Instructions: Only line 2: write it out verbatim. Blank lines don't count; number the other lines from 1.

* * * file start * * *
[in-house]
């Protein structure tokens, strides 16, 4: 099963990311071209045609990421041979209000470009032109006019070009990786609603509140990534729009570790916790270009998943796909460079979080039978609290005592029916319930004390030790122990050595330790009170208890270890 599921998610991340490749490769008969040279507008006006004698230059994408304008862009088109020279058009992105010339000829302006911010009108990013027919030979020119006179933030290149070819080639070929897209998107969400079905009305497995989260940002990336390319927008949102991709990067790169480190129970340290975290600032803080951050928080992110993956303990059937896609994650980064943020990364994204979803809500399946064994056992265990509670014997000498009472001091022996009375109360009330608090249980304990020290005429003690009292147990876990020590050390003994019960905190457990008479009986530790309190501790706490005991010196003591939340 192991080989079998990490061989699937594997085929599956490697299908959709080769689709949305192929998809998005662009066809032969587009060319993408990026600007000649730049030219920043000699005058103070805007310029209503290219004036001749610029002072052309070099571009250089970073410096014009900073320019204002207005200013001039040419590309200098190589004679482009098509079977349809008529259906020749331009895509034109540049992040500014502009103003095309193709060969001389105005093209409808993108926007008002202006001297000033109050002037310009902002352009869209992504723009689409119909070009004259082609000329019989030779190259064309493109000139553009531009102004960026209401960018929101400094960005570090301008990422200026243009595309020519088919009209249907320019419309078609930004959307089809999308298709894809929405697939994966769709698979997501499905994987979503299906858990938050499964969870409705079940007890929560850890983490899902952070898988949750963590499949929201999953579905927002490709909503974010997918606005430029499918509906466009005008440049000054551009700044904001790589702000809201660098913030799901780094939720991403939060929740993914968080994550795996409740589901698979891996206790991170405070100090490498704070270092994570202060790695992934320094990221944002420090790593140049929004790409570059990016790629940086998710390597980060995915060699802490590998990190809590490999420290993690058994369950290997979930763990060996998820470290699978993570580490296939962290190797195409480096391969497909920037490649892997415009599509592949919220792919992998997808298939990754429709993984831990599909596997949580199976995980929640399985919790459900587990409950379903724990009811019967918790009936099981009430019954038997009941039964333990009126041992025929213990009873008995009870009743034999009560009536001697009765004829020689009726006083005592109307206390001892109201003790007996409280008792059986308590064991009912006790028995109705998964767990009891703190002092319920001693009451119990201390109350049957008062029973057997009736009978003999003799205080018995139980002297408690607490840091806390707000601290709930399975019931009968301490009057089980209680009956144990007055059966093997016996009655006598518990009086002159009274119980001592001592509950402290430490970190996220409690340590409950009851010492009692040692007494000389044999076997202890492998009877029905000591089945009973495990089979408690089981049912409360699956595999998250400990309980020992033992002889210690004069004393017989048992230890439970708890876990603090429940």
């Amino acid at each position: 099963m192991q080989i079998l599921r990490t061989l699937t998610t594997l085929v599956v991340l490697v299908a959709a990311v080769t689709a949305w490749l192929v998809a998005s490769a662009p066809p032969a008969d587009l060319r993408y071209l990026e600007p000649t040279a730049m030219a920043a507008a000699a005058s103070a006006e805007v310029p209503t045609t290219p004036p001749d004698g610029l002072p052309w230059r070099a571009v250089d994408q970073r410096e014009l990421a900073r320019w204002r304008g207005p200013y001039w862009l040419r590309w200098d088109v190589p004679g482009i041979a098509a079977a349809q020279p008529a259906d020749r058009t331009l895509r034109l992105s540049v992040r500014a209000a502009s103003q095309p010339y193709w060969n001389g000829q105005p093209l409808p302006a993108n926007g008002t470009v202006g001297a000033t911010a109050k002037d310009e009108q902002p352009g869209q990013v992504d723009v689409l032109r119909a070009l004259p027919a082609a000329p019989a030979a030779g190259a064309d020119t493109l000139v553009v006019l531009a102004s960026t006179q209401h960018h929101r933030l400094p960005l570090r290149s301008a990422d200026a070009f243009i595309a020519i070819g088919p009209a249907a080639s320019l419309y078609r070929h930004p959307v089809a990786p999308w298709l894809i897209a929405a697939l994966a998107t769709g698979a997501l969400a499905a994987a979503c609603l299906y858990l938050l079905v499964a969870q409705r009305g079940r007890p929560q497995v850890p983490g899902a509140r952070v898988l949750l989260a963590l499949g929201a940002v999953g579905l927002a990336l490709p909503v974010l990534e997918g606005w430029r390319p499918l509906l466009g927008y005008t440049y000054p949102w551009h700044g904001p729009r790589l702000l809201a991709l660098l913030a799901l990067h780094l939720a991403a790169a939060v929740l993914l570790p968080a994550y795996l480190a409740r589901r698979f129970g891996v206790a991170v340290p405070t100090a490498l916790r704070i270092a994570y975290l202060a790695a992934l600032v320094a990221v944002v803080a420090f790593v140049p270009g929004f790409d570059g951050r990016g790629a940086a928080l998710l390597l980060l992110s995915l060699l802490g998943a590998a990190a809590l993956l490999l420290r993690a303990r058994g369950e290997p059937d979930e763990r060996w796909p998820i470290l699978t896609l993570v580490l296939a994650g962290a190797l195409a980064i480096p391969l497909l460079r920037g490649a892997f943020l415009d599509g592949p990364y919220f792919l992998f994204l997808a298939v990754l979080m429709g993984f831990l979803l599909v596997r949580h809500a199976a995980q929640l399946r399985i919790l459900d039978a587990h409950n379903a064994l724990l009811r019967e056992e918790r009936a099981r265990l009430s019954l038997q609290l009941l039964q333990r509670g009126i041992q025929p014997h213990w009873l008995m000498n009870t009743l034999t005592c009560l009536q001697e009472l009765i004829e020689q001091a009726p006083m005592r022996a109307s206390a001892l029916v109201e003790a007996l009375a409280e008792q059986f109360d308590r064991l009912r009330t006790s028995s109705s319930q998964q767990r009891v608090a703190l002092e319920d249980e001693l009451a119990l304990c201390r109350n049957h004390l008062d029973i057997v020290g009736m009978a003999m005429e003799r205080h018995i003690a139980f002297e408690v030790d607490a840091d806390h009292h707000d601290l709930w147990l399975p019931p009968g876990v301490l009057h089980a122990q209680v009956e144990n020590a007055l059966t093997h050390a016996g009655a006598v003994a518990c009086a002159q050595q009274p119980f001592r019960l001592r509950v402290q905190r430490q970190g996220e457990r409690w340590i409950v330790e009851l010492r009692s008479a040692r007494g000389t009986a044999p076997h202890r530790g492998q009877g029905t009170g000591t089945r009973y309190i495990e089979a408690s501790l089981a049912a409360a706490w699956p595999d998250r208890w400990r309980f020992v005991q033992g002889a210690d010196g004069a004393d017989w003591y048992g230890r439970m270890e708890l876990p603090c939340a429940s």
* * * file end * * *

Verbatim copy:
């Protein structure tokens, strides 16, 4: 099963990311071209045609990421041979209000470009032109006019070009990786609603509140990534729009570790916790270009998943796909460079979080039978609290005592029916319930004390030790122990050595330790009170208890270890 599921998610991340490749490769008969040279507008006006004698230059994408304008862009088109020279058009992105010339000829302006911010009108990013027919030979020119006179933030290149070819080639070929897209998107969400079905009305497995989260940002990336390319927008949102991709990067790169480190129970340290975290600032803080951050928080992110993956303990059937896609994650980064943020990364994204979803809500399946064994056992265990509670014997000498009472001091022996009375109360009330608090249980304990020290005429003690009292147990876990020590050390003994019960905190457990008479009986530790309190501790706490005991010196003591939340 192991080989079998990490061989699937594997085929599956490697299908959709080769689709949305192929998809998005662009066809032969587009060319993408990026600007000649730049030219920043000699005058103070805007310029209503290219004036001749610029002072052309070099571009250089970073410096014009900073320019204002207005200013001039040419590309200098190589004679482009098509079977349809008529259906020749331009895509034109540049992040500014502009103003095309193709060969001389105005093209409808993108926007008002202006001297000033109050002037310009902002352009869209992504723009689409119909070009004259082609000329019989030779190259064309493109000139553009531009102004960026209401960018929101400094960005570090301008990422200026243009595309020519088919009209249907320019419309078609930004959307089809999308298709894809929405697939994966769709698979997501499905994987979503299906858990938050499964969870409705079940007890929560850890983490899902952070898988949750963590499949929201999953579905927002490709909503974010997918606005430029499918509906466009005008440049000054551009700044904001790589702000809201660098913030799901780094939720991403939060929740993914968080994550795996409740589901698979891996206790991170405070100090490498704070270092994570202060790695992934320094990221944002420090790593140049929004790409570059990016790629940086998710390597980060995915060699802490590998990190809590490999420290993690058994369950290997979930763990060996998820470290699978993570580490296939962290190797195409480096391969497909920037490649892997415009599509592949919220792919992998997808298939990754429709993984831990599909596997949580199976995980929640399985919790459900587990409950379903724990009811019967918790009936099981009430019954038997009941039964333990009126041992025929213990009873008995009870009743034999009560009536001697009765004829020689009726006083005592109307206390001892109201003790007996409280008792059986308590064991009912006790028995109705998964767990009891703190002092319920001693009451119990201390109350049957008062029973057997009736009978003999003799205080018995139980002297408690607490840091806390707000601290709930399975019931009968301490009057089980209680009956144990007055059966093997016996009655006598518990009086002159009274119980001592001592509950402290430490970190996220409690340590409950009851010492009692040692007494000389044999076997202890492998009877029905000591089945009973495990089979408690089981049912409360699956595999998250400990309980020992033992002889210690004069004393017989048992230890439970708890876990603090429940």